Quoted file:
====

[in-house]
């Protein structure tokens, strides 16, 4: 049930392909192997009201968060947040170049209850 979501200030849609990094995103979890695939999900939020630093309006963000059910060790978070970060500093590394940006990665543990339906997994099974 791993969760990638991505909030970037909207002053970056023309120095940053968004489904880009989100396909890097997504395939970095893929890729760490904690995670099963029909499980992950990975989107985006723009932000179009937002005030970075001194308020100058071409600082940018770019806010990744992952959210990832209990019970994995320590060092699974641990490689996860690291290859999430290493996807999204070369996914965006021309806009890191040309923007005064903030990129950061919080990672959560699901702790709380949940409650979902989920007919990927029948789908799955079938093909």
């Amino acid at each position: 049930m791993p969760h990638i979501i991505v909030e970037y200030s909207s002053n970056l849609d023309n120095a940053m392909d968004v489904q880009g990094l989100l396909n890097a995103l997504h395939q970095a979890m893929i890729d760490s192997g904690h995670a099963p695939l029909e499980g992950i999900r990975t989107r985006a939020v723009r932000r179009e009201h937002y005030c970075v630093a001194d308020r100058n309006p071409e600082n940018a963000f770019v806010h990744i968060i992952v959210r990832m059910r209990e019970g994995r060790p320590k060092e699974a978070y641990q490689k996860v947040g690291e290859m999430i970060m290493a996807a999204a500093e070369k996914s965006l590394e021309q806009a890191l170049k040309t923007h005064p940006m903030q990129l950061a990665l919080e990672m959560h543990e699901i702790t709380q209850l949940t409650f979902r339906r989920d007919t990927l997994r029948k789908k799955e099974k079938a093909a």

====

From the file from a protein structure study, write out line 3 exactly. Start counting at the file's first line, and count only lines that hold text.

């Amino acid at each position: 049930m791993p969760h990638i979501i991505v909030e970037y200030s909207s002053n970056l849609d023309n120095a940053m392909d968004v489904q880009g990094l989100l396909n890097a995103l997504h395939q970095a979890m893929i890729d760490s192997g904690h995670a099963p695939l029909e499980g992950i999900r990975t989107r985006a939020v723009r932000r179009e009201h937002y005030c970075v630093a001194d308020r100058n309006p071409e600082n940018a963000f770019v806010h990744i968060i992952v959210r990832m059910r209990e019970g994995r060790p320590k060092e699974a978070y641990q490689k996860v947040g690291e290859m999430i970060m290493a996807a999204a500093e070369k996914s965006l590394e021309q806009a890191l170049k040309t923007h005064p940006m903030q990129l950061a990665l919080e990672m959560h543990e699901i702790t709380q209850l949940t409650f979902r339906r989920d007919t990927l997994r029948k789908k799955e099974k079938a093909a």